Project Quality Assurance

There is a lot of confusion about quality assurance and quality control. The difference is that quality assurance is part of the executing process and is concerned with making sure that the quality objectives are met. It is focused on process improvement.

8.2 Perform Quality Assurance

Quality control, on the other hand, is part of the monitoring and controlling process and is concerned with checking (by means of measuring and testing) that the quality requirements are being met. This process also provides an umbrella for continuous process improvement, which is an iterative means for improving the quality of all processes so as to reduce waste and eliminate activities that do not add value.

Quality management tools and quality audits can be used to perform quality assurance. Quality management tools include:

Quality Management and Control Tools

Affinity diagrams
The affinity diagram is similar to mind-mapping techniques in that they are used to generate ideas that can be linked to form organized patterns of thought about a problem. Using the affinity diagram to give structure to the decomposition of scope may enhance the creation of the work breakdown structure (WBS).

Process decision program charts (PDPC)
These charts are used to understand a goal in relation to the steps for getting to the goal. The PDPC is useful as a method for contingency planning because it aids teams in anticipating intermediate steps that could derail achievement of the goal.

Interrelationship digraphs
The interrelationship digraphs provide a process for creative problem solving in moderately complex scenarios that possess intertwined logical relationships for up to 50 relevant items. The interrelationship digraph may be developed from data generated in other tools such as the affinity diagram, the tree diagram, or the fishbone diagram.

Tree diagrams
Tree or systematic diagrams may be used to represent decomposition hierarchies such as the:
WBS (work breakdown structure),
• RBS (risk breakdown structure), &
• OBS (organizational breakdown structure).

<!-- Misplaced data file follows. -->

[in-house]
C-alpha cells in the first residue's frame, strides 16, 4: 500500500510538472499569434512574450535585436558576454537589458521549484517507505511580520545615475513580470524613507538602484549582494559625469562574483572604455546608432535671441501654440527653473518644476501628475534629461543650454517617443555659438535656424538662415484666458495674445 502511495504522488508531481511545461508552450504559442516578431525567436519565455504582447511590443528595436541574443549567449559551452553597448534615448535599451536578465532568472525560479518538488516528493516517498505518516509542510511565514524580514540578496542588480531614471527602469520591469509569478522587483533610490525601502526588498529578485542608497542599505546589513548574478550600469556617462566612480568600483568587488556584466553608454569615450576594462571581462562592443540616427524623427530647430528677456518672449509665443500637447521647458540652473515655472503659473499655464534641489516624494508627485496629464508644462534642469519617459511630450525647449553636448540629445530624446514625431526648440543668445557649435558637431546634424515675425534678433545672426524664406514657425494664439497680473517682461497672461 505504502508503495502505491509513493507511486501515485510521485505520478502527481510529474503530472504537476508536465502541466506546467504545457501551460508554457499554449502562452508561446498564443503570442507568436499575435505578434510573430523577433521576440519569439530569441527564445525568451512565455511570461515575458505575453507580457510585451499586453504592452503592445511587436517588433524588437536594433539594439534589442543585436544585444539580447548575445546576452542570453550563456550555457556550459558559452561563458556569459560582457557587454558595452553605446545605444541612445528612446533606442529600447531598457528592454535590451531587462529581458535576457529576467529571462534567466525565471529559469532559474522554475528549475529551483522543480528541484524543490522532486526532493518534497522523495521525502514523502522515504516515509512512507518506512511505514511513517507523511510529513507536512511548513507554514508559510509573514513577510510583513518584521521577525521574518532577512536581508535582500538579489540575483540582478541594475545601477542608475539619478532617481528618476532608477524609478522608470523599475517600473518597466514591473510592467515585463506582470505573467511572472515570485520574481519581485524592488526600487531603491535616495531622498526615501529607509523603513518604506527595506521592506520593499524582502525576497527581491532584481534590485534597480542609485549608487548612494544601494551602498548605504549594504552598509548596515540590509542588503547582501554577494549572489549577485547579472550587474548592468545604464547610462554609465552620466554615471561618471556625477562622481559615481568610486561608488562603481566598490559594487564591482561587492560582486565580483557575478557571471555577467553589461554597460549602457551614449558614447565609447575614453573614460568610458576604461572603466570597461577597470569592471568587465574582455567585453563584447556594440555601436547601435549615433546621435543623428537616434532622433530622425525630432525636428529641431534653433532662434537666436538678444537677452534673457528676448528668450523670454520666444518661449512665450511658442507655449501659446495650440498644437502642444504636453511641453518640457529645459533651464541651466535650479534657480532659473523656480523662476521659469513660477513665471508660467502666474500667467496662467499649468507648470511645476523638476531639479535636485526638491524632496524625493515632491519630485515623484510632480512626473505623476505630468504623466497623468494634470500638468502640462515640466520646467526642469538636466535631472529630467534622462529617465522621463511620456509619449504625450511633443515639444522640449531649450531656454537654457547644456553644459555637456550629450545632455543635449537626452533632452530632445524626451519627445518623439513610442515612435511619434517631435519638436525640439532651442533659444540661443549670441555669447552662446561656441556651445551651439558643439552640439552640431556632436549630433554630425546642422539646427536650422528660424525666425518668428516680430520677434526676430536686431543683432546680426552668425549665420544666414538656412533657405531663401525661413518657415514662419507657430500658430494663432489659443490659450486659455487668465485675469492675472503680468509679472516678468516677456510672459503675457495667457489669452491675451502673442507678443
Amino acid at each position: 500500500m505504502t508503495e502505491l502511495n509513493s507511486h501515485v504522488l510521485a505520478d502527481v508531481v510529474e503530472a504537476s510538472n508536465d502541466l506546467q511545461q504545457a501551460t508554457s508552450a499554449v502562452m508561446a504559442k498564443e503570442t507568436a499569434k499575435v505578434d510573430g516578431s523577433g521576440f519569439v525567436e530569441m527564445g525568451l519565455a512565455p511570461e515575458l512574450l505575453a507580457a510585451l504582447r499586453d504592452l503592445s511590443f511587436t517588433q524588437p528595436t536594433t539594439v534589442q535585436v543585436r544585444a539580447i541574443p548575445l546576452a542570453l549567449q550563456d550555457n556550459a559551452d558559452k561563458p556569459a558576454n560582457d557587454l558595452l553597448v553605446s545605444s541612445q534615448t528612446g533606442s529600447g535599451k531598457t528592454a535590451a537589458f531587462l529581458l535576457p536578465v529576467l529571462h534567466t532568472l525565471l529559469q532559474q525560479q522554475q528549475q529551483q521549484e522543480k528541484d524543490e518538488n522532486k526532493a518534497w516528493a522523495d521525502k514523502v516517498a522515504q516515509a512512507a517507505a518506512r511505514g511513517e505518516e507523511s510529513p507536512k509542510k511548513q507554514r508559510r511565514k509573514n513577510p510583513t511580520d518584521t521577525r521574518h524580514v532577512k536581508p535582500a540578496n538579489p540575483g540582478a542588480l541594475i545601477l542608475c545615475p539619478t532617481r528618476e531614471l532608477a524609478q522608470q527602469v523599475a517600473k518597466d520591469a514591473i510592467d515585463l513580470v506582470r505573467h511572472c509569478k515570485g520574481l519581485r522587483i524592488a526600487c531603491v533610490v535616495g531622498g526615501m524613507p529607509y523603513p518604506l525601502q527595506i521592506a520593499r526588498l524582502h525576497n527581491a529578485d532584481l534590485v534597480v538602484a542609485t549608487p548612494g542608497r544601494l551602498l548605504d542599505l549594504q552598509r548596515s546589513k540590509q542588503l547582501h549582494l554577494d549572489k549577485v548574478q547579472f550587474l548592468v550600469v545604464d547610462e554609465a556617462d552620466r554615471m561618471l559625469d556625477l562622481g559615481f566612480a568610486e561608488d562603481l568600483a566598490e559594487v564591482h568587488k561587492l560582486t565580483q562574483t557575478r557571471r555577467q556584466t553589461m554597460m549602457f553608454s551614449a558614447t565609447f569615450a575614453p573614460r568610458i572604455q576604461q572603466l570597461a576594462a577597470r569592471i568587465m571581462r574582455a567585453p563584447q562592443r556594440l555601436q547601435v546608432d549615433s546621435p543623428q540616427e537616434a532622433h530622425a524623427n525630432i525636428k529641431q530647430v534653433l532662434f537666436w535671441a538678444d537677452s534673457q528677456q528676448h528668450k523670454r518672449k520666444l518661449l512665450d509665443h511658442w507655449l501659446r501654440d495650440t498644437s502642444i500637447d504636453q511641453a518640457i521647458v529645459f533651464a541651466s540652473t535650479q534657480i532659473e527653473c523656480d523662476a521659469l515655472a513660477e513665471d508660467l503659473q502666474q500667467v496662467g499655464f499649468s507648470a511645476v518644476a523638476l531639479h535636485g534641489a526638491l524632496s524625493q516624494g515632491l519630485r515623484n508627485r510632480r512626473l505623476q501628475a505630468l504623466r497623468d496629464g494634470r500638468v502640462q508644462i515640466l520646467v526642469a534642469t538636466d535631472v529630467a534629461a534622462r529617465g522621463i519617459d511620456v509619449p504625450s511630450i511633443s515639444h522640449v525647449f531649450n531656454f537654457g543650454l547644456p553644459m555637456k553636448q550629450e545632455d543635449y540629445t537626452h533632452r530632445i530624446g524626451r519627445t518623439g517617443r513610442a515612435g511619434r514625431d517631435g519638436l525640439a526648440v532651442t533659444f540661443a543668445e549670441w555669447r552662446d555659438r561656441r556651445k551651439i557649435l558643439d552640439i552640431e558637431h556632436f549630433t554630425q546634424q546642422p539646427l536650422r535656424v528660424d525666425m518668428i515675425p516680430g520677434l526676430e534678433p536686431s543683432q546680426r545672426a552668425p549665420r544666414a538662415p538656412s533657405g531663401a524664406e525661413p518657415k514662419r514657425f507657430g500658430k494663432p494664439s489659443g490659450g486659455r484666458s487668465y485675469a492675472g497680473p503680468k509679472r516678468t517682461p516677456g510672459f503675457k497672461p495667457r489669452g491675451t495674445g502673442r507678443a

In project management, tree diagrams are useful in visualizing the parent-to-child relationships in any decomposition hierarchy that uses a systematic set of rules that define a nesting relationship. Tree diagrams can be depicted horizontally (such as a risk breakdown structure) or vertically (such as a team hierarchy or organizational breakdown structure OBS). Because tree diagrams permit the creation of nested branches that terminate into a single decision point, they are useful as decision trees for establishing an expected value for a limited number of dependent relationships that have been diagramed systematically.

Prioritization matrices
These are used to identify the key issues and the suitable alternatives to be prioritized as a set of decisions for implementation. Criteria are prioritized and weighted before being applied to all available alternatives to obtain a mathematical score that ranks the options.

Activity network diagrams
In the past activity network diagrams have been known as 'arrow diagrams'. They include both the AOA (Activity on Arrow) and, most commonly used, AON (Activity on Node) formats of a network diagram.

Activity network diagrams

Activity network diagrams are used with project scheduling methodologies such as program evaluation and review technique (PERT), critical path method (CPM), and precedence diagramming method (PDM).

Matrix diagrams
A quality management and control tool used to perform data analysis within the organizational structure created in the matrix. The matrix diagram seeks to show the strength of relationships between factors, causes, and objectives that exist between the rows and columns that form the matrix.

A quality audit consists of structured, independent review to determine whether project activities comply with organizational and project policies, processes, and procedures. The words 'independent' and 'audit' are open to interpretation depending on the requirements of the particular project.

Quality Audits

There is no need to use external auditors or to make the process particularly formal or bureaucratic provided that the information fed back from the process is credible to both the project team (who are doing the work) and the sponsor (who is paying for it). The audit should:

1) Identify where the best practices being implemented
2) Identify where they are not being used
3) Share best practices proven in similar projects
4) Help the project team to implement them
5) Assure the project sponsor that work is being done in line with accepted best practices

This process should result in a reduced cost of quality and an increase in sponsor or customer acceptance of the project's product. Quality audits can be carried out whenever necessary for either the whole project or a part of it.

You may also be interested in:
Managing Project Quality | Quality Management Techniques | Project Quality Management and ISO Quality Management | Quality Assurance | Quality Control | Testing Project Deliverables | Quality Audits | Post-Implementation Audits.

Key Points

  • Quality assurance is part of the executing process and is concerned with making sure that the quality objectives are met.
  • Quality management tools include: affinity diagrams, process decision program charts, interrelationship digraphs, tree diagrams, prioritization matrices, activity network diagrams, and matrix diagrams.

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